By Stuart Layt
For our free coronavirus pandemic coverage, learn more here.
Despite a more optimistic tone set by Queensland Health authorities on Thursday, experts predicted the state would need to extend its lockdown beyond Sunday to keep a lid on the Brisbane COVID-19 outbreak.
Queensland recorded 16 new locally acquired cases of COVID-19 on Thursday, all of them with links to the Indooroopilly cluster.
That follows 16 cases being linked to the cluster on Wednesday and Tuesday, indicating the virus was still spreading within the cluster, but not spreading to other parts of the community.
Deputy Premier Steven Miles took a positive tone, saying the news was encouraging, and Chief Health Officer Jeannette Young was also upbeat about the figures.
“This is fantastic news, we did not expect to be this far in front of the virus,” Dr Young said.
“We have still got a long way to go but we have done really, really well until now, so let’s see how we go in the next few days.”
Just 24 hours before, Dr Young had given a much more grim prediction of the state’s chances of getting out of lockdown on Sunday, saying even with falling case numbers it was unlikely.
“If we don’t do something really, really, really special in Queensland, we’ll be extending the lockdown,” she said on Wednesday.
Griffith University infectious disease expert Nigel McMillan said he did not believe that special something was occurring, and said south-east Queensland was on track for a longer lockdown.
“It might be an extra three days rather than a week like some were predicting, but if the numbers go up we won’t see that lockdown end [on Sunday],” Professor McMillan said.
“You’d want the number [of new cases] on Friday to be fewer than 16, certainly it would be nice if it was below 10, to get to a point where you were comfortable starting to lift that lockdown.”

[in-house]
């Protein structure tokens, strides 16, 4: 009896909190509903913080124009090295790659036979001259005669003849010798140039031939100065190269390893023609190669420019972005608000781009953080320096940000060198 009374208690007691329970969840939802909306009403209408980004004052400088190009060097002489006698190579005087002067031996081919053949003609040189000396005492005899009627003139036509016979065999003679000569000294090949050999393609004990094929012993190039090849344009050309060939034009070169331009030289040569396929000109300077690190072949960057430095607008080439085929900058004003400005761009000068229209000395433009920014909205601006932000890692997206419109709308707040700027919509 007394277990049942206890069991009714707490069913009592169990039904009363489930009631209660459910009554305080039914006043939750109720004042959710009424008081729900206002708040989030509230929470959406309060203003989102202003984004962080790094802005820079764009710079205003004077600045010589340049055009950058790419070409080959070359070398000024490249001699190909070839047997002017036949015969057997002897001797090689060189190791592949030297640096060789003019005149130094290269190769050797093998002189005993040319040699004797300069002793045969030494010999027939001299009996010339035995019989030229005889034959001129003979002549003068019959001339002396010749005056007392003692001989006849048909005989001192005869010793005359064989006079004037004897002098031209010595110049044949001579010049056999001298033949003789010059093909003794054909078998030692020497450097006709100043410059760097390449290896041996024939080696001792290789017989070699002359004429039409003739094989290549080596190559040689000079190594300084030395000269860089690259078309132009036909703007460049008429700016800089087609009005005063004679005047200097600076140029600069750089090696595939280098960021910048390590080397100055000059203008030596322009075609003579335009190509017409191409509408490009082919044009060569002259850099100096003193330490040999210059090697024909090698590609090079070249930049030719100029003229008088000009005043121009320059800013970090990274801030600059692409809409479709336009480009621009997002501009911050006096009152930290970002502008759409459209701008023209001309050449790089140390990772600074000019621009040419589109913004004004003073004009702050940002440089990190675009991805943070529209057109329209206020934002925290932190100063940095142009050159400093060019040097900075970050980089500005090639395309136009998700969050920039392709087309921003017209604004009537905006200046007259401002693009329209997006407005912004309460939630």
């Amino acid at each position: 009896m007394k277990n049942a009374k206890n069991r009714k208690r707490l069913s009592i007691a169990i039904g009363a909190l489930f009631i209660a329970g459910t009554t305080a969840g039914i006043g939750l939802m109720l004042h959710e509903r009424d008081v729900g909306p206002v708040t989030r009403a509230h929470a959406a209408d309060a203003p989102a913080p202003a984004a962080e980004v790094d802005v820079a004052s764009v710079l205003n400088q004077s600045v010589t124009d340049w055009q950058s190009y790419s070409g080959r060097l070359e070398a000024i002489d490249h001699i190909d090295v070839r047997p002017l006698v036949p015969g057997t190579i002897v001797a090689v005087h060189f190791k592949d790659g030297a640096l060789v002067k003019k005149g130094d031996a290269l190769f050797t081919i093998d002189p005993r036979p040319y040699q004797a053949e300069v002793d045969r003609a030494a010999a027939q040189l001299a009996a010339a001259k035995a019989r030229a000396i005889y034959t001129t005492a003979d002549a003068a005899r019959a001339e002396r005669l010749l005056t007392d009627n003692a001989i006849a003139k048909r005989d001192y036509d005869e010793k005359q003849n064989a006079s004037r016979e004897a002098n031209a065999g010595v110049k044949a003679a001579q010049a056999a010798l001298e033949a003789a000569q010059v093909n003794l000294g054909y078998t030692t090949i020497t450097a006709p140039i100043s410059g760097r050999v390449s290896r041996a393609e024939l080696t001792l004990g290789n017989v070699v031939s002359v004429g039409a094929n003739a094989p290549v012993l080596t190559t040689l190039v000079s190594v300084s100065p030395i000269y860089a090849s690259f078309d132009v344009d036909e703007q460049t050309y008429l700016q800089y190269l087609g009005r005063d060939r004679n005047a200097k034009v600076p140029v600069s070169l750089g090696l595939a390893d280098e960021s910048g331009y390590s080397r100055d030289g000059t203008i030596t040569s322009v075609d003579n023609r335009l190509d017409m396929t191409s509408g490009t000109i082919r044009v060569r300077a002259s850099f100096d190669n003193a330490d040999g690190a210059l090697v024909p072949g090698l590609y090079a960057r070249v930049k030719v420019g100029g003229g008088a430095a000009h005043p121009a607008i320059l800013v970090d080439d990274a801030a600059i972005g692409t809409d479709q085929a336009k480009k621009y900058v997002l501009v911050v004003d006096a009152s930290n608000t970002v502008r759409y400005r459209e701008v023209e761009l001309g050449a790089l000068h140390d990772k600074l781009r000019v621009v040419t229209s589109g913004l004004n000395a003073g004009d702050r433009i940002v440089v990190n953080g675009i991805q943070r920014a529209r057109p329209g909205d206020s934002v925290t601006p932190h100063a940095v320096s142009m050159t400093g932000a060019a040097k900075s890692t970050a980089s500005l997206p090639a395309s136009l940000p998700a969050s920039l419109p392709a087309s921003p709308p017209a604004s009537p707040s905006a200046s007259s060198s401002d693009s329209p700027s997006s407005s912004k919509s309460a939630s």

Dr Young stressed that the lockdown would not simply lift on Sunday if case numbers were deemed acceptable, and there would instead be a staged lifting of restrictions.
“If we get out of this on Sunday, it will be the quickest response to any significant cluster anywhere,” she said.
“That would be extremely special to be able to do that on Sunday and I am hopeful we can.”
There are now 79 cases with direct links in the Indooroopilly cluster, with well over half of those children, as the virus spread through half a dozen schools in inner Brisbane, with over 300 exposure sites listed on the current contact tracing list.
Of the new cases on Thursday, three were students at Ironside State School, while nine were household contacts linked to the school.
Of the remaining cases, there was one teacher, two students and one household contact linked to Brisbane Grammar.
“The thing that makes the numbers more positive than they otherwise might be is that 11 of the 16 were in isolation the whole time they were infectious, and that the numbers haven’t grown,” Professor McMillan said.
“We’re looking like we are starting to get a handle on [the current outbreak] and that’s because we took early action and got on top of it quite quickly.”
Eight of Thursday’s cases were aged 19 or under, meaning 52 of the cluster’s 79 cases are children or youths, Queensland Health has confirmed.
More than 9,500 people are contacts associated with the cluster, with more than 7,700 in home quarantine.
After over 51,000 coronavirus tests were performed on Tuesday into Wednesday, Queensland set a record for a second day in a row, with 52,351 tests performed in the 24 hours to Thursday.